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United States ex rel., Westrick v. Second Chance Body Armor Inc.

United States District Court, District of Columbia

May 3, 2018

UNITED STATES OF AMERICA, ex rel., AARON J. WESTRICK, Ph.D., Plaintiffs,
v.
SECOND CHANCE BODY ARMOR, INC., et al., Defendants.

          MEMORANDUM OPINION AND ORDER

          PAUL L. FRIEDMAN, United States District Judge

         This case is set for a bench trial to begin on June 18, 2018. In its trial brief [Dkt. No. 542], the United States asks the Court to admit certain statements made by executives of Second Chance Body Armor, Inc. (“Second Chance”), including those of Thomas Edgar Bachner, Jr., as statements of a co-conspirator under Rule 801(d)(2)(E) of the Federal Rules of Evidence. According to the United States, these statements constitute non-hearsay under Rule 801(d)(2)(E) because: (1) a conspiracy existed to manufacture and sell defective Zylon body armor and to hide those defects from the United States; (2) Toyobo Co. Ltd. and Toyobo America, Inc. (collectively, “Toyobo”) and Second Chance were members of the conspiracy; and (3) the statements were made during and in furtherance of the conspiracy. Although pro se defendant Richard C. Davis has not filed a response to the United States' trial brief, the Court has carefully considered the response filed by former defendant Toyobo prior to its dismissal from this case. For the reasons that follow, the Court will provisionally admit these statements and defer a final ruling on their admissibility until trial.[1]

         A statement is not hearsay if it is “offered against an opposing party and . . . was made by the party's coconspirator during and in furtherance of the conspiracy.” Fed.R.Evid. 801(d)(2)(E). In order to admit a statement under Rule 801(d)(2)(E), a “district court must find by a preponderance of the evidence that a conspiracy existed and that the defendant and declarant were members of that conspiracy.” United States v. Loza, 763 F.Supp.2d 108, 111 (D.D.C. 2011) (quoting United States v. Brockenborrugh, 575 F.3d 726, 735 (D.C. Cir. 2009) (citation and internal quotation marks omitted)). The Court must also find that the statement in question was “made in furtherance of the common goal” of the conspiracy. United States v. Gewin, 471 F.3d 197, 201 (D.C. Cir. 2006) (citation and internal quotation marks omitted); see also Bourjaily v. United States, 483 U.S. 171, 175-76 (1987). Any finding by the Court that the requirements of Rule 801(d)(2)(E) are met must be based at least in part “on some independent evidence of the conspiracy” - that is, on evidence other than the statements whose admissibility is in question. United States v. Gewin, 471 F.3d at 201-02 (noting that Rule 801(d)(2)(E) applies equally in civil and criminal cases).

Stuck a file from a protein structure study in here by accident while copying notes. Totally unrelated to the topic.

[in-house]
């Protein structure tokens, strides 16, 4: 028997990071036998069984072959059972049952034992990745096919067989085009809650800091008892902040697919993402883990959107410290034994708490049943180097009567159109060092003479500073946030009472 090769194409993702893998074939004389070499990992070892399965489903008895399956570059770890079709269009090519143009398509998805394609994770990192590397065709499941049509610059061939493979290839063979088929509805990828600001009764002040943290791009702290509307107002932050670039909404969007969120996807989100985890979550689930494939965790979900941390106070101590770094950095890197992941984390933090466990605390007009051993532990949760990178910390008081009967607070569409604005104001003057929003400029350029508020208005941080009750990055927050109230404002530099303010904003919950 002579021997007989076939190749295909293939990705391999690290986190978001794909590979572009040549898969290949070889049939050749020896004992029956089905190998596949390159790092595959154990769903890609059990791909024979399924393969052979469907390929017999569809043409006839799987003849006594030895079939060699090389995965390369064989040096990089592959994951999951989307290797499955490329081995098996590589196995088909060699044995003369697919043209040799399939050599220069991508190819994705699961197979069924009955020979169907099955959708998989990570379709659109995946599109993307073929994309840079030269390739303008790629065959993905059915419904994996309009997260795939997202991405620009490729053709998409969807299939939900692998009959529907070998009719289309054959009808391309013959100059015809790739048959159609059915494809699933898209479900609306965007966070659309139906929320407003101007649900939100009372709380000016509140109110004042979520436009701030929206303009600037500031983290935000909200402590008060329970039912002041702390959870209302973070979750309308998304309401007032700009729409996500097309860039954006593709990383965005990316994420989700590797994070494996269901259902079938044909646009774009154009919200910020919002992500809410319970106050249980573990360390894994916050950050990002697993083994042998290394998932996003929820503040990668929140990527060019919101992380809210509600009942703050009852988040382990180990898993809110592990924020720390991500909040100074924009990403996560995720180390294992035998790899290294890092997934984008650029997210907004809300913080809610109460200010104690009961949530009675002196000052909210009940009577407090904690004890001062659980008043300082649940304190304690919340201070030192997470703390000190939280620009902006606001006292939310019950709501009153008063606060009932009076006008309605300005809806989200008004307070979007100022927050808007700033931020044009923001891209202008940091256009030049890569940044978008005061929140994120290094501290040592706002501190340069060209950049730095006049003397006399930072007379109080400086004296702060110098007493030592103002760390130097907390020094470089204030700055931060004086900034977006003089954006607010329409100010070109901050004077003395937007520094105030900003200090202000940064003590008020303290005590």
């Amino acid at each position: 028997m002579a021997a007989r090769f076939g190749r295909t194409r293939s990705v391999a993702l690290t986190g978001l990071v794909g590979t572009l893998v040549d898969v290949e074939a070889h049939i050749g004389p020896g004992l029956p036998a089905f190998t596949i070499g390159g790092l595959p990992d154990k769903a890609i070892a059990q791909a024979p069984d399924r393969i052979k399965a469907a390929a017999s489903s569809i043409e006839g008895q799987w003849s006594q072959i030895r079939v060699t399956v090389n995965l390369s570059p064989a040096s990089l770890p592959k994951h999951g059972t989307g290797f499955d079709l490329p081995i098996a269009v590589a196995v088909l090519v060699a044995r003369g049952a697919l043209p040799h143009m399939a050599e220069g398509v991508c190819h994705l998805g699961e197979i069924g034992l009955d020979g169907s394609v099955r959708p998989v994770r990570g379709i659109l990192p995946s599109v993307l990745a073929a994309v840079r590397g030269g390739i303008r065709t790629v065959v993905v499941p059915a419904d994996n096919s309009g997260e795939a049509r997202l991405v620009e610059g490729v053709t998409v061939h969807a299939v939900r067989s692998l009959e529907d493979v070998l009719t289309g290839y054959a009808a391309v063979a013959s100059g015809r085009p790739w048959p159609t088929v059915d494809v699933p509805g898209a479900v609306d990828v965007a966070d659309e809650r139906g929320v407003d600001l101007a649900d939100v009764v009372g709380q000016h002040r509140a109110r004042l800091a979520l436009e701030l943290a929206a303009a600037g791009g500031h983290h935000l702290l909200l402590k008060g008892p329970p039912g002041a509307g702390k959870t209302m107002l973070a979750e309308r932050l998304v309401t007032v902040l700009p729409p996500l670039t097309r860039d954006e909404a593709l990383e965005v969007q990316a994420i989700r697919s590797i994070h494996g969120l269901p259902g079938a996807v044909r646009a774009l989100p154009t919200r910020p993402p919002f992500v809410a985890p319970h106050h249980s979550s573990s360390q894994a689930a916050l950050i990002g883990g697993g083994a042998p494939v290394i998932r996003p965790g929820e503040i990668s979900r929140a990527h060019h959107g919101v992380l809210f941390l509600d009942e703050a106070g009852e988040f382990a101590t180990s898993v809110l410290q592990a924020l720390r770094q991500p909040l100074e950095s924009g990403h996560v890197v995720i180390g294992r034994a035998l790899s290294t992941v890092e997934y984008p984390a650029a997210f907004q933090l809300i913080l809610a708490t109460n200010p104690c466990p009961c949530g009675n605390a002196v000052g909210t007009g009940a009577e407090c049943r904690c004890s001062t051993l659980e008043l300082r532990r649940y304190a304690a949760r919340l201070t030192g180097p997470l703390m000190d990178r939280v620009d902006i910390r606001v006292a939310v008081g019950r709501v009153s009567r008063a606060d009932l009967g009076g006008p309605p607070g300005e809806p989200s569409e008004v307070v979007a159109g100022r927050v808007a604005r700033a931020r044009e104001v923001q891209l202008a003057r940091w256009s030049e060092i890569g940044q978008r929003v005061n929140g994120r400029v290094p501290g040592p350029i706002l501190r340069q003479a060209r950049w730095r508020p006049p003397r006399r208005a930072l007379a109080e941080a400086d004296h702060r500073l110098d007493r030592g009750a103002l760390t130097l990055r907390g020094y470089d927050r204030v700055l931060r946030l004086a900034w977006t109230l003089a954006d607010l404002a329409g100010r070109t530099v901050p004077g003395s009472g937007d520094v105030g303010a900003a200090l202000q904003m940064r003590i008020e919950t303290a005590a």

The court of appeals has suggested that the “better practice” is for the trial court to make a final admissibility determination prior to admitting any purported co-conspirator statements, but it has also acknowledged that it is impractical for the trial court to do so in many cases. See United States v. Loza, 763 F.Supp.2d at 112-13 (citing United States v. Jackson, 627 F.2d 1198, 1218 (D.C. Cir. 1980)). The trial court therefore has “considerable discretion” to proceed to trial and to admit particular statements, as they are offered, “subject to connection, ” a common practice used frequently to avoid mini-trials of the evidence in advance of the actual trial. United States v. Bazezew, 783 F.Supp.2d 160, 166 (D.D.C. 2011) (citations and internal quotation marks omitted). Under this procedure, the trial court defers determinations regarding the admissibility of co-conspirator statements until the close of the government's case at trial. Id.; see also United States v. Apodaca, 275 F.Supp.3d 123, 138-39 (D.D.C. 2017) (listing cases).